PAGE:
1
\$\begingroup\$

I'm working on an object tracking system comprised of 3 cameras. The cameras are up to 50ft apart, and each contains a raspberry pi 4, and an arducam OV9281.

I would like to synchronize the frames captured by these cameras to make triangulation simpler. Specifically I'm planning on using the OV9281 external trigger input.

I would like the sync pulse to be accurate within 100uS between the cameras.

The issue is, that I would like these units to be wireless if possible. The pi's can connect to each other via wifi without issues, but I'm not confident that I can synchronize the pi's with adequate precision over this network, and besides that I will still need some hardware in each box to generate the trigger pulses which will feed into the OV9281s. Again, I don't think the rapsberry pi GPIOs will be accurate enough to generate this pulse directly.

The backup option which I'm considering right now is to use 3.5mm audio cable to carry a sync signal.

What I'd like to do is use simple radio of some sort to transmit periodic pulses which each camera can receive, or receive a signal of this sort that already exists (even indoors).

Does anyone know of a method that could achieve this? I know this could easily be done with a custom radio, but I would like to use radio modules of some sort to keep the complexity down.

Edit: Just to clarify, the sync signal will go directly to the camera external trigger input, it will not go through the pi. I agree the pi would not be accurate enough for that with a regular task-scheduled os.

\$\endgroup\$
9
  • \$\begingroup\$ This question isn't a great fit here, because there are countless possible radio solutions. Really what it comes down to if you want to do this locally is finding radios where you have direct low level access. It's unclear that the pi's wifi hardware/drivers would give you that (though you might look if there's any access to raw air packets). Something like nRF24L01+ radio clones, or any of the many other types you could directly manipulate would. And then there are indirect solutions, like a GPS receiver with PPS at each node... \$\endgroup\$ Oct 19, 2020 at 18:33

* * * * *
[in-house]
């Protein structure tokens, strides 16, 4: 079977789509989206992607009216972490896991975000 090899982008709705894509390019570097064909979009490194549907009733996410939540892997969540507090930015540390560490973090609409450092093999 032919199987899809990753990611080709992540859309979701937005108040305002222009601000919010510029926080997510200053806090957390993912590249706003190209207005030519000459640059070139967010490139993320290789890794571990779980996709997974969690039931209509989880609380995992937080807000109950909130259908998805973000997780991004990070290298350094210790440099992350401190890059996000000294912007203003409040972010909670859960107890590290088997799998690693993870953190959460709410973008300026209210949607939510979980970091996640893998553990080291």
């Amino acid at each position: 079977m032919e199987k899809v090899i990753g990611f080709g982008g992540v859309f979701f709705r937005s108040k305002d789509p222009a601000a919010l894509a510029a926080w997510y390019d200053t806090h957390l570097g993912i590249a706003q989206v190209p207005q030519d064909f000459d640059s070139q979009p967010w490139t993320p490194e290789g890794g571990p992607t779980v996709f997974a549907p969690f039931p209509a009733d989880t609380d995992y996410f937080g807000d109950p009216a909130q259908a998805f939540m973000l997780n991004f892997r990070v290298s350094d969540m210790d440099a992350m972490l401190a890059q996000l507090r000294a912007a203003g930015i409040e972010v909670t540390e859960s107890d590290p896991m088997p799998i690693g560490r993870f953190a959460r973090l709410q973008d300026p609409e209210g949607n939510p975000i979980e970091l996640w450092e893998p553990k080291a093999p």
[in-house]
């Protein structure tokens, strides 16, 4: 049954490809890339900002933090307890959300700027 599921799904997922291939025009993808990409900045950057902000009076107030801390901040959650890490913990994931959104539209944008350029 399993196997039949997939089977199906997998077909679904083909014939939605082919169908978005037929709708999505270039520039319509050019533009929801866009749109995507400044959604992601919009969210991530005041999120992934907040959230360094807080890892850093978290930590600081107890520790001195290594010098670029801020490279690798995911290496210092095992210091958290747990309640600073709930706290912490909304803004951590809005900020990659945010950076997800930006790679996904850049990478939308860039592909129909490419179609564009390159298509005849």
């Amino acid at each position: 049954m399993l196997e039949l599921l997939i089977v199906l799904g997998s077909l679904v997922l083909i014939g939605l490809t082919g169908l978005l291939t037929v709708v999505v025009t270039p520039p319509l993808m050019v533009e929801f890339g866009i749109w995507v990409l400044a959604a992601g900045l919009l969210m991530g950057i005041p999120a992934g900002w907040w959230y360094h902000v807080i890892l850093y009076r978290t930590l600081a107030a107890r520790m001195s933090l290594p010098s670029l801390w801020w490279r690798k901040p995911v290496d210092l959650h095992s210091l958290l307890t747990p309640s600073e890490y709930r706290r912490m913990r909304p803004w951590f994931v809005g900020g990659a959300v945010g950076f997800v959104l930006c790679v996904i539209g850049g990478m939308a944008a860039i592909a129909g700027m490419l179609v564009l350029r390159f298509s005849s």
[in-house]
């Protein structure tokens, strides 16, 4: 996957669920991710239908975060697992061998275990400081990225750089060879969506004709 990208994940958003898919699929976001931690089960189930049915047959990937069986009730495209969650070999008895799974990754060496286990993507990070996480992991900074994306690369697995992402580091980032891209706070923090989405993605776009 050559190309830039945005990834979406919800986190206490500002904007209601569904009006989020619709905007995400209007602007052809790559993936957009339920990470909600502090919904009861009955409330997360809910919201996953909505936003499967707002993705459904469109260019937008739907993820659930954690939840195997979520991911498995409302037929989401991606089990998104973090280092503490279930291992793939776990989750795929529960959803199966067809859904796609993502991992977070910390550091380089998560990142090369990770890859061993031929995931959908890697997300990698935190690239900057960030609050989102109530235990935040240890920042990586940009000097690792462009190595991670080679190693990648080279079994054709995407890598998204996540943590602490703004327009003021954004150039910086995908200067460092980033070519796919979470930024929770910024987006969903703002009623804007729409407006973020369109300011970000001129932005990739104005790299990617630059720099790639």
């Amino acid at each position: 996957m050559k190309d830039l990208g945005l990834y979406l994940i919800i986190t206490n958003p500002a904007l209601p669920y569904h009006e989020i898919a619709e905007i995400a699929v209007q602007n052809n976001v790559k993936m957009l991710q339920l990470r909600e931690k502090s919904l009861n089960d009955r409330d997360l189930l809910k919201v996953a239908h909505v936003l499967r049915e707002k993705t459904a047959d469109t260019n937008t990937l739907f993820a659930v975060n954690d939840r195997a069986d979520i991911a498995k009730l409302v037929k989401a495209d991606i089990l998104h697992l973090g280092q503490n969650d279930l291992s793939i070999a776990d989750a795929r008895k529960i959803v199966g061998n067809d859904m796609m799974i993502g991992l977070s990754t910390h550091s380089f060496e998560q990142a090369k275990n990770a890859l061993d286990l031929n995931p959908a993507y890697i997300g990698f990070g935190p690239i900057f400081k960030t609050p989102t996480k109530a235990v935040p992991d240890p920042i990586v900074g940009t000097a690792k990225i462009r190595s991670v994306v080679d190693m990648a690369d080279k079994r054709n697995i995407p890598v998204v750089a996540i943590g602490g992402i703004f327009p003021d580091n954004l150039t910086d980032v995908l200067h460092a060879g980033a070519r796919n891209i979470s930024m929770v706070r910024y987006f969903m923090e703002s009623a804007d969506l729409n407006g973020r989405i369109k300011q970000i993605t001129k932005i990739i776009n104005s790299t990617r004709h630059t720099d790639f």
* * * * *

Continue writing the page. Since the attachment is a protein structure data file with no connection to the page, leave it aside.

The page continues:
• \$\begingroup\$ Also note that sub-millisecond timing through the pi at all is going to be tricky; you may want to offload both the radio and the timing to an external MCU. Something like the Nordic BLE MCU's also let you use the radio in custom nRF24-like ways, and give you a programmable processor code with could fire the external input trigger line on your camera... But that's just one of many hardware choices, eg the ESP chips may also give you sufficiently low level options for the use of their radios. \$\endgroup\$ Oct 19, 2020 at 18:34
  • 1
    \$\begingroup\$ hackaday just had an article about the new rpi compute module, and one thing mentioned was the wifi module has support for IEEE 1588 Precision Time Protocol. Might be of some interest to an application like this, but it's wikipedia article claims submicrosecond accuracy. hackaday.com/2020/10/19/… \$\endgroup\$
    – vicatcu
    Oct 19, 2020 at 18:39
  • \$\begingroup\$ @vicatcu yeah, but Linux doesn't have IEEE1588 support for that chipset, so I'm not sure where HAD is taking that. Also, I think you're confusing something – IEEE1588 is mainly a wired ethernet thing, and the chip they refered to is an ethernet thing, not a Wifi thing. \$\endgroup\$ Oct 19, 2020 at 18:40
  • 1
    \$\begingroup\$ Is radio a must? You could use infrared remote control transmitters... \$\endgroup\$
    – bobflux
    Oct 19, 2020 at 18:52

3 Answers 3

1
\$\begingroup\$

The NNTP protocol can sync your R-pi's wall-clock times together and periodically correct for any drift. So at least at the system level there is a solution.